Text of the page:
How can trams be made better?

Why Swanston St is the No. 1 priority for action (tram network city centre, 2011)

As a follow-up to yesterday’s discussion on cars (and trams) in the city centre, I thought it would be useful to look at the Melbourne City Council’s draft Transport Strategy Update 2011-2030, which apparently will be considered by Council tonight. This is a big report so for the moment I’ll only look at the section on trams (you can download the report here, but it’s a big download). The report says the key issues with trams in the city centre are:

  • Slow average running speeds – caused by sharing tramways with other traffic, limited priority at signalised intersections, insufficient distance between stops, and slow boarding and disembarking (excessive dwell time)
  • Network imbalances and gaps – in particular, the network is overly dependent on Swanston Street (see graphic). Even small disturbances can have a major knock-on effect across the network
  • Poorly designed interchanges e.g. at Federation Square and Southern Cross Station

These issues result in poor reliability and overcrowding. The report provides this example:

Tram route 96 is already one of the most successful, and the third most patronised, tram routes in Melbourne. However, current running times between Spencer Street and East Brunswick are 40 per cent slower than in 1950 (28 minutes today compared with 20 minutes in 1950). Route 96 trams spend 33 per cent of their journey time stationary. This is in addition to the 17 per cent of the journey spent loading passengers. This is a poor use of public investment in the tram system.

Council is impressed by the gains in speed made in Munich by a ten year program that separated trams from traffic, gave them priority at signalised intersections and optimised stop spacing. The report says these changes improved average tram speeds from about 16 km/hr to 21 km/hr, leading to greater reliability and punctuality and increased patronage.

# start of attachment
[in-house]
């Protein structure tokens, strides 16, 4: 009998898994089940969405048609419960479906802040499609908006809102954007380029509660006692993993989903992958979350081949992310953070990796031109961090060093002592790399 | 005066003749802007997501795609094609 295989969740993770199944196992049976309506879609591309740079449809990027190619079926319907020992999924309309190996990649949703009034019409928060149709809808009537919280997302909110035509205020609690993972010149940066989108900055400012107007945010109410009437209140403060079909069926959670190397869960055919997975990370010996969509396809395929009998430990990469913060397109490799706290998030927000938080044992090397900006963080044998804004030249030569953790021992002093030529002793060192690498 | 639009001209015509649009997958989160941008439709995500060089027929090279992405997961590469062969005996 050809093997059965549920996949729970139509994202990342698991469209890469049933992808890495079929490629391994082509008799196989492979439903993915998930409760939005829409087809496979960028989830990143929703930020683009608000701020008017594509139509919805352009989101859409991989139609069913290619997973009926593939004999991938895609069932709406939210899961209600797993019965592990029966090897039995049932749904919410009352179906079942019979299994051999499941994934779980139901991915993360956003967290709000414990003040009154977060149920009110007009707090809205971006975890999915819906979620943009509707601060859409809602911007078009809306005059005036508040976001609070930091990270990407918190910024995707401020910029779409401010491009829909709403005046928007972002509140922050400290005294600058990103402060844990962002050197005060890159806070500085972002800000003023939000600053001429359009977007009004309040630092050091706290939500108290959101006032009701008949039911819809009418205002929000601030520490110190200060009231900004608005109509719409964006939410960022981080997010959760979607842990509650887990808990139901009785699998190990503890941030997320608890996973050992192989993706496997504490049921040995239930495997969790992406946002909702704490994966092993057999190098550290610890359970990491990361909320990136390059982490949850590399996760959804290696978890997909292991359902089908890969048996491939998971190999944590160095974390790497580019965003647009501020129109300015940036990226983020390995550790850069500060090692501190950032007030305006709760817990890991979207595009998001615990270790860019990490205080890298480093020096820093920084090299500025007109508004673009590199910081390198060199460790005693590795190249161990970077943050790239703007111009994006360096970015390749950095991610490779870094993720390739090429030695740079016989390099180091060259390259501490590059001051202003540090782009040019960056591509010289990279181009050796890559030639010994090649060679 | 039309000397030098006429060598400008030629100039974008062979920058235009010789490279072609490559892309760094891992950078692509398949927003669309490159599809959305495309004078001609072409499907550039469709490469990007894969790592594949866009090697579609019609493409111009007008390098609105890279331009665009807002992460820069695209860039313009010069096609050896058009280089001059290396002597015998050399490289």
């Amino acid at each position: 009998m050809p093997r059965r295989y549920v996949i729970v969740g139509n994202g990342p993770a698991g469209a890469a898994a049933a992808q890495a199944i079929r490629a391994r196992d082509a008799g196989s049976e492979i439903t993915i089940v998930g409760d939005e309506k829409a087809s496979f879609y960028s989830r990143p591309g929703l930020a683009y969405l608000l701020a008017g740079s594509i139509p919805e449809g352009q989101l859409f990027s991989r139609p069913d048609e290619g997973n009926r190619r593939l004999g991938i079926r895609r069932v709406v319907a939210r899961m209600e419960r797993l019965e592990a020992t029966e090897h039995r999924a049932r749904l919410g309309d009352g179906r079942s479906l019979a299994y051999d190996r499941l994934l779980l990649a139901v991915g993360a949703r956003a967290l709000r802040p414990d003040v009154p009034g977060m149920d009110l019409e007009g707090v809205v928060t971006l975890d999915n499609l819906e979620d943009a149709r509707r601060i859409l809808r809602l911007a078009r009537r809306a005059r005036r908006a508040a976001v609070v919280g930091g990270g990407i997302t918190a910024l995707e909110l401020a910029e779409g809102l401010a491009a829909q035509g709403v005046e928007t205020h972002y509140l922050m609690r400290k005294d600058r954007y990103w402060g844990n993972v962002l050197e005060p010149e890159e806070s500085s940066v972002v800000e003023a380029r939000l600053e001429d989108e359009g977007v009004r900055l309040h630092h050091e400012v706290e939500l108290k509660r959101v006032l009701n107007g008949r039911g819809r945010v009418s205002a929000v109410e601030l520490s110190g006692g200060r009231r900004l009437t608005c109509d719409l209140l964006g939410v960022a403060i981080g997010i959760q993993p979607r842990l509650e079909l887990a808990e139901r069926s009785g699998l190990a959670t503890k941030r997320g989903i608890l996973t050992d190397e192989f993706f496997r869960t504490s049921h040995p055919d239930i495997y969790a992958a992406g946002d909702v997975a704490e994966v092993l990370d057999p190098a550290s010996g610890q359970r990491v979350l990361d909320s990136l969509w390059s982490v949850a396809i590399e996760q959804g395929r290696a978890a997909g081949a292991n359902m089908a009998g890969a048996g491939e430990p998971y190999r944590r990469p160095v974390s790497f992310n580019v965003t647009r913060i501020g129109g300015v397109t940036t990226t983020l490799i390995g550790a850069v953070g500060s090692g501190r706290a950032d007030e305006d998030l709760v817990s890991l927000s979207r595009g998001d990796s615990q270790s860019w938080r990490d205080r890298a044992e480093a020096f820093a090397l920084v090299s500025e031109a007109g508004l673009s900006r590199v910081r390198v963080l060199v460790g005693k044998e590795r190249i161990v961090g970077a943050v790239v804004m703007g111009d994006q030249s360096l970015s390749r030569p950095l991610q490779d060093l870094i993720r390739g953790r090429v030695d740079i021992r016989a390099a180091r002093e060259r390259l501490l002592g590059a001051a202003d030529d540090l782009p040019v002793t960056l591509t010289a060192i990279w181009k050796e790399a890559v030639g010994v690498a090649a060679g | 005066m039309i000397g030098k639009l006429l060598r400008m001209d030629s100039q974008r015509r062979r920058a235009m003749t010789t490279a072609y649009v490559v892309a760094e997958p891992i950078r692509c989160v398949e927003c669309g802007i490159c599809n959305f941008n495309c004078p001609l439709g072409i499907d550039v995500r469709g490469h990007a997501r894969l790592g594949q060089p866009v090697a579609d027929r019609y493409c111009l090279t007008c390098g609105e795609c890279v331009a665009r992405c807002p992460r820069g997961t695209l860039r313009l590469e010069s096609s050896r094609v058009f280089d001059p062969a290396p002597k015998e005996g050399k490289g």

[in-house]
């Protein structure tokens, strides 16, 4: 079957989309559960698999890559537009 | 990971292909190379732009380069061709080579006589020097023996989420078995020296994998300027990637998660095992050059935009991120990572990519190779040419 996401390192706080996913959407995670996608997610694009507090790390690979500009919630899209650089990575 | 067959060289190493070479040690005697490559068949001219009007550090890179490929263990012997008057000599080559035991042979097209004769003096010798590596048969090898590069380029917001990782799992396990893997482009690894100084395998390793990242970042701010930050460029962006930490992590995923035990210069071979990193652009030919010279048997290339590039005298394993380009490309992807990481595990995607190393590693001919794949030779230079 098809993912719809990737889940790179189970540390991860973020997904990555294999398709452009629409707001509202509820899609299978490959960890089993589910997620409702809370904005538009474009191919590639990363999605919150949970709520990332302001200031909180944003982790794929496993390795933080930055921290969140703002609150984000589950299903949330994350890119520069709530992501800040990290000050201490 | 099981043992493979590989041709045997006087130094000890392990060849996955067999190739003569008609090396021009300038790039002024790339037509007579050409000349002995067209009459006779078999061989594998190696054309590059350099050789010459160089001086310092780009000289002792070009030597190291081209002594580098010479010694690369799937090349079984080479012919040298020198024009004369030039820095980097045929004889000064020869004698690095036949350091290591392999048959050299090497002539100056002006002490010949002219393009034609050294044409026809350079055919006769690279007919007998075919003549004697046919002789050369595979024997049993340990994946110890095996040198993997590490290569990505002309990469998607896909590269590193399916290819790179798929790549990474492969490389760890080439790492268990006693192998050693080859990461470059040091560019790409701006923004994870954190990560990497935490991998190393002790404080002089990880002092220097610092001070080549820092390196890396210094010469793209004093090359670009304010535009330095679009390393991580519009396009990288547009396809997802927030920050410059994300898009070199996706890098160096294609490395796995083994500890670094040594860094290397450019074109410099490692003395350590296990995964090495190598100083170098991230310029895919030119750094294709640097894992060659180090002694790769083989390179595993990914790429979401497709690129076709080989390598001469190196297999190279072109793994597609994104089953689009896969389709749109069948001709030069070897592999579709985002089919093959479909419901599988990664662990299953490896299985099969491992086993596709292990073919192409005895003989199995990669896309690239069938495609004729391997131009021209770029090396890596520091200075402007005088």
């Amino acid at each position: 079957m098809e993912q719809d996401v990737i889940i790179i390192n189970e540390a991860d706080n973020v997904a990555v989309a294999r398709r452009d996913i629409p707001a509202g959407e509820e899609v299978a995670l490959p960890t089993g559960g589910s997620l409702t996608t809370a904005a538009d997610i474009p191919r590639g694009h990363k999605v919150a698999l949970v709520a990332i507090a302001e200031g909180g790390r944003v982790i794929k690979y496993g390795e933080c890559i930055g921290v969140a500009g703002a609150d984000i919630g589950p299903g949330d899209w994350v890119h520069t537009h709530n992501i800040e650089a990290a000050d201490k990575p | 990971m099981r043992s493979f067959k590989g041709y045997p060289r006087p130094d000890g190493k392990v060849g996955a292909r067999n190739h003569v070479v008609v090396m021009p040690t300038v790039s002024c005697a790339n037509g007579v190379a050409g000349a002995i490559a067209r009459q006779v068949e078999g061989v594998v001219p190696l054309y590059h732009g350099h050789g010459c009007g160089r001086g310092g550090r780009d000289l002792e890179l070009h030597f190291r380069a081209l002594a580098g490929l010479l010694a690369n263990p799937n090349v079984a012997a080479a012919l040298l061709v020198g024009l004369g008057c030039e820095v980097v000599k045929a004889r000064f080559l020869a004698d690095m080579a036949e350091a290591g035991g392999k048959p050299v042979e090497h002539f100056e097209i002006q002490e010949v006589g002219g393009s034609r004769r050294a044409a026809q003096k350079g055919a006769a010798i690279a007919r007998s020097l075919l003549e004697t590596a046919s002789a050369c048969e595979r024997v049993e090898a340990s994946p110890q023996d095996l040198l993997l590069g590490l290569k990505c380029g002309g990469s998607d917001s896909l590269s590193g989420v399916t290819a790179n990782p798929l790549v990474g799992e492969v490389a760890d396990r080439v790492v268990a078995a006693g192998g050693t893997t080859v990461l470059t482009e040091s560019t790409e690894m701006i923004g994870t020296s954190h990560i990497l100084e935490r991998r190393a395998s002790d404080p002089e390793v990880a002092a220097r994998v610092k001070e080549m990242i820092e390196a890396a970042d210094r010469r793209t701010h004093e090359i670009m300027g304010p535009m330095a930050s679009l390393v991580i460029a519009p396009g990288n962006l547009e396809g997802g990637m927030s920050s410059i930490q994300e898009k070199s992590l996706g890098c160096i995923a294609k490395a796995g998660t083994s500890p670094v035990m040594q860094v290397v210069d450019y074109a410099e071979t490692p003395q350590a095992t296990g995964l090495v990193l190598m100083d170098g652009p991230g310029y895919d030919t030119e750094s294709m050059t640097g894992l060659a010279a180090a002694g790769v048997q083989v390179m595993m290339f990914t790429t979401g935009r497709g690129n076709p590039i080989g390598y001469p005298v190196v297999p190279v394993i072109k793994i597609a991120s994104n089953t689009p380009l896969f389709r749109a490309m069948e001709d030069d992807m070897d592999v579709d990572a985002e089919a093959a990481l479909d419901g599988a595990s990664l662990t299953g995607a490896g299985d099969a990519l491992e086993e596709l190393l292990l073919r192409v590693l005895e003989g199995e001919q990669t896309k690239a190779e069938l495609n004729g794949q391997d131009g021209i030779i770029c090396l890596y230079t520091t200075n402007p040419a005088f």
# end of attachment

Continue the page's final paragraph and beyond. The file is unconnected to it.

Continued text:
Proposed network, 2030 - trams to the west and additional routes

Council proposes that a similar program be adopted in Melbourne, supported by increased frequencies as well as targeted extensions and rebalances. Council envisages new tracks/routes along Dynon Rd, Grattan St and into Fishermans Bend. Of particular interest is a proposal to move some trams from the St Kilda Rd – Swanston St corridor to the west of the city:

This will help activate development in the west of the CBD and reduce pressure on the Swanston Street-St Kilda Road spine…..A north-south tram alignment running through the Haymarket roundabout will also improve tram accessibility to the west of the Central City. This will link the Royal Parade corridor with the Peel-William Street tram lines.

There’s much more about trams in the report but let’s not forget that the State Government is responsible for trams, not Council. There’s also a lot in the report about other modes too which I’ll try and look at shortly.

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26 Comments on “How can trams be made better?”

  1. TomD says:

    All sounds pretty good and accurate!

  2. poneke says:

    Tram route 96 is already one of the most successful, and the third most patronised, tram routes in Melbourne. However, current running times between Spencer Street and East Brunswick are 40 per cent slower than in 1950 (28 minutes today compared with 20 minutes in 1950).

    This is a very interesting report which I need to peruse in depth. Thank you for alerting us to this.

    However, one nit pick. Tram route 96 did not even exist in 1950. It was a bus route. It was converted from buses to trams in 1956.

    Similarly, the Gertrude St-Smith St-Queens Parade-High St route to Dundas St in Northcote was a bus in 1950. It was converted to trams in 1955.

    This Bourke St bus-to-tram conversion so infuriated the RACV, the newspapers and Henry Bolte that an order for 30 more W7 trams was cancelled by the Government, the healthy profits of the MMTB were stripped away to pay for the MFB and no further new trams were bought until the Z1s in 1975 and no further new routes allowed until the East Burwood extension from Warrigal Rd to Middleborough Rd in 1978. The MMTB had learned its lesson well enough by the latter to start tracklaying at Middleborough Rd and work inwards. Pity this was not done with the Knox City extension, curtailed at Vermont South by the Bracks government.

  3. brisurban says:

    I think a slow conversion to true light rail is needed.

    So stop spacing could be fixed up and made wider. This is not going to sound nice for people who are going to lose “their” stop, but I think it would be good.

    Traffic lights within the inner suburbs could be made to give trams priority and further separation from cars like the other cities mentioned (munich etc)

    Within the inner city core however, there will always be a lot of foot traffic, cars, congestion and so forth. I think there is real value in placing the trams here in to the highest level of priority available- a tram subway. Brisbane has a bus tunnel in the inner city, and there are places overseas that place their core underground. If you have something affect the core of your network, there is a very real chance the entire network will be disrupted.